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Reports on leaked IPCC study like a bad game of Chinese whispers

 
Protest Against Carbon Tax in Canberra, Australia

Anti-carbon tax protesters known as The Convoy of No Confidence listen to speeches in front of Parliament House in Canberra on August 22, 2011. The national convoy of disgruntled Australian truck drivers and farmers descended on Canberra to protest government policies including plans for a pollution tax. Photograph: Torsten Blackwood/AFP/Getty Images

 

Powered by Guardian.co.ukThis article titled “Reports on leaked IPCC study like a bad game of Chinese whispers” was written by Graham Readfearn, for theguardian.com on Wednesday 18th September 2013 04.02 UTC

What do you get when cross a game of Chinese whispers, an ideologically-driven section of the press, a failure to check facts and the absence of a time machine?

You get the latest shambles in climate change reporting that has unnecessarily left people confused and misled about the true state of climate change science and the risks of pumping fossil fuels into the atmosphere.

Let’s dive in.

The Rupert Murdoch-owned The Australian, the country’s only national newspaper (besides the business-focused Australian Financial Review), reported in the introduction to a page one story earlier this week that “over the past 60 years the world has in fact been warming at half the rate claimed in the previous Intergovernmental Panel on Climate Change report in 2007.”

Written by the newspaper’s environment correspondent Graham Lloyd, the story did not cite a respected scientist for this central claim, nor did it cite the IPCC itself or a leaked document. Instead, it chose a dubious story in the British conservative tabloid The Daily Mail as its main source.

UK-based Carbon Brief has spoken to several scientists heavily critical of the original Daily Mail story, which had other newspapers first re-reporting and then hastily correcting their stories.

The Daily Mail had made two central claims in its original story (which it has now changed – but more on that in a second). The first was that the IPCC’s 2007 report (known as AR4) had said that the “the planet was warming at a rate of 0.2C every decade”. The second claim was that a leaked copy of the upcoming AR5 put the warming since 1951 at only “0.12C per decade”.

We can check both of these claims.

Firstly, here’s what the 2007 AR4 said about warming since 1951, my emphasis added:

Eleven of the last twelve years (1995–2006) rank among the 12 warmest years in the instrumental record of global surface temperature (since 1850). The updated 100-year linear trend (1906 to 2005) of 0.74°C [0.56°C to 0.92°C] is therefore larger than the corresponding trend for 1901 to 2000 given in the Third Assessment Report of 0.6°C [0.4°C to 0.8°C]. The linear warming trend over the last 50 years (0.13°C [0.10°C to 0.16°C] per decade) is nearly twice that for the last 100 years. The total temperature increase from 1850–1899 to 2001–2005 is 0.76°C [0.57°C to 0.95°C].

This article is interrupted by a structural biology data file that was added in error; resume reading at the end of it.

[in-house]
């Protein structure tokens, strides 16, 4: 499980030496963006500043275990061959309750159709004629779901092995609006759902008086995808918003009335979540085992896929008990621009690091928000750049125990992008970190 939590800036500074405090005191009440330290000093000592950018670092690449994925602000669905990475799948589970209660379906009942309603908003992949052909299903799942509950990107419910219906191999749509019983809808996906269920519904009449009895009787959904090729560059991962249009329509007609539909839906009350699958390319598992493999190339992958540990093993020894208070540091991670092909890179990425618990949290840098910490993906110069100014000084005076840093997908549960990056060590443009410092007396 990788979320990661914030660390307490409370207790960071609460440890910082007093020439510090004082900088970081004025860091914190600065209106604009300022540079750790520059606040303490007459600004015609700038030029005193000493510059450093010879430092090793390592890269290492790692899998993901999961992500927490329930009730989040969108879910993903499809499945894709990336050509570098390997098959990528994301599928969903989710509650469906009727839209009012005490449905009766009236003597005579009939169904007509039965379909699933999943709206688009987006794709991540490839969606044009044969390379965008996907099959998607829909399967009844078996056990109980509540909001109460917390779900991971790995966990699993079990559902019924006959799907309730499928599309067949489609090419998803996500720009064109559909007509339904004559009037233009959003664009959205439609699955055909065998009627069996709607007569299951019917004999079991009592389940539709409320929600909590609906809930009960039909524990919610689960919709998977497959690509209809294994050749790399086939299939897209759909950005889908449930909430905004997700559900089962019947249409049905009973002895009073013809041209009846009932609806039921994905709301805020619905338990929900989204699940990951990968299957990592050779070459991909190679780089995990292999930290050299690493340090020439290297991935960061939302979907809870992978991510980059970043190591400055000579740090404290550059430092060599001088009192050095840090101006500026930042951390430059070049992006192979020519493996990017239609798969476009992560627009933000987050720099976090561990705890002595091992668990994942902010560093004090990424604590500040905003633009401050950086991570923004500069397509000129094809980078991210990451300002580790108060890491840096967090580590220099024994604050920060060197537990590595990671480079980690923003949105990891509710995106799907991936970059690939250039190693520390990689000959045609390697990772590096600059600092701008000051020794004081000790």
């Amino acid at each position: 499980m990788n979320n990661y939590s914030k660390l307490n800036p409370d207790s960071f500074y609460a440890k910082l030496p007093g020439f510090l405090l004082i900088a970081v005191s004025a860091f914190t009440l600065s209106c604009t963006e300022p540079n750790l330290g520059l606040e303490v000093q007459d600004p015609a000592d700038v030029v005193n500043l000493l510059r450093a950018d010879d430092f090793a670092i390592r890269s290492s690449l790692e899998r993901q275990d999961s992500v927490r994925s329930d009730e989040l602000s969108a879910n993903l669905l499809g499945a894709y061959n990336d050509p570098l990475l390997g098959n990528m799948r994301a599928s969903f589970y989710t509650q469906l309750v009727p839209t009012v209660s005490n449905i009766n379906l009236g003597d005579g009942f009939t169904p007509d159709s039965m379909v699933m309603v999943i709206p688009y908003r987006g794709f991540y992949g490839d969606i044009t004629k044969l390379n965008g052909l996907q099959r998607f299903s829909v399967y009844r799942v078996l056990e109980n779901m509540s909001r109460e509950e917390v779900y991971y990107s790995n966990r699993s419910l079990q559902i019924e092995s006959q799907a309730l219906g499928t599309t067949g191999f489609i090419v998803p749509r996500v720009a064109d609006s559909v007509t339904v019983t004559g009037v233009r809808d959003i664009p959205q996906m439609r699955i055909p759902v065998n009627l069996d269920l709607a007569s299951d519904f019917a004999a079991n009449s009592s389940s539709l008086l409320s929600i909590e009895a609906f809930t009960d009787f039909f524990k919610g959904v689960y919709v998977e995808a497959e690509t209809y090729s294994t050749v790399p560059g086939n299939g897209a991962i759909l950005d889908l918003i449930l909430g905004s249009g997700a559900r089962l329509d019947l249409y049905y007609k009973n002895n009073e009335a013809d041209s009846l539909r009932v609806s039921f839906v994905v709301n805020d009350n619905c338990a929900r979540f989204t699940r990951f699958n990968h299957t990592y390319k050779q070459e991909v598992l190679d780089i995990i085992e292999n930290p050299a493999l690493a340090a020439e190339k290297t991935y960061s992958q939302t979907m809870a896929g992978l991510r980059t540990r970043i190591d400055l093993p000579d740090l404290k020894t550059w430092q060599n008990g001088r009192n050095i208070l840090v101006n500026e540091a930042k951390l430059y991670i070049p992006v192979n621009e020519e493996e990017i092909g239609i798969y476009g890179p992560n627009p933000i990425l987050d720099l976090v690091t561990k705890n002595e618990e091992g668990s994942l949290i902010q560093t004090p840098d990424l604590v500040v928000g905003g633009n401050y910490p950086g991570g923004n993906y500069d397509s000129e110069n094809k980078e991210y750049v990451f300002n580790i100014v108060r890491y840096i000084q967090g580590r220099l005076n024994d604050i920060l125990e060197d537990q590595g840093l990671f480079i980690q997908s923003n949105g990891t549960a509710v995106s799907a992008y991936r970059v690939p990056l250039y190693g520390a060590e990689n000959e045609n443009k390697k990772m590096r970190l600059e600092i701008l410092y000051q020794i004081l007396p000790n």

So The Daily Mail’s first claim was wrong – 0.13C is not 0.2C.  How about the second claim? As this was based on a leaked draft of a summary of the IPCC’s next report, which is not due out until the end of September, this is harder for people to check. But I have a copy, dated June this year.

Here’s what it says about warming land surface temperatures – bearing in mind that this from a draft copy (apologies to the IPCC for breaking their protocols, but needs must).

Global mean surface temperature trends exhibit substantial decadal variability, despite the robust multi-decadal warming since 1901. The rate of warming over the past 15 years (1998−2012; 0.05 [−0.05 to +0.15] °C per decade) is smaller than the trend since 1951 (1951−2012; 0.12 [0.08 to 0.14] °C per decade).

So when comparing apples with apples, the difference in the warming trend over the last 50 years between the two IPCC reports referred to by The Daily Mail is actually just 0.01C. Bad, bad IPCC.

The Daily Mail also wrote that a finding in the 2007 IPCC report that “hurricanes would become more intense” had “simply been dropped, without mention” in the new report. This is also questionable.

A table from my copy of the upcoming summary report (again, I stress this is a draft dated June so this might have changed) does discuss hurricane activity, saying it was “more likely than not” that there would be more intense cyclones in the latter half of the 21st century, but this wouldn’t happen everywhere. It was “virtually certain” that the North Atlantic had seen increases in intense cyclones since 1970, the report says.

 

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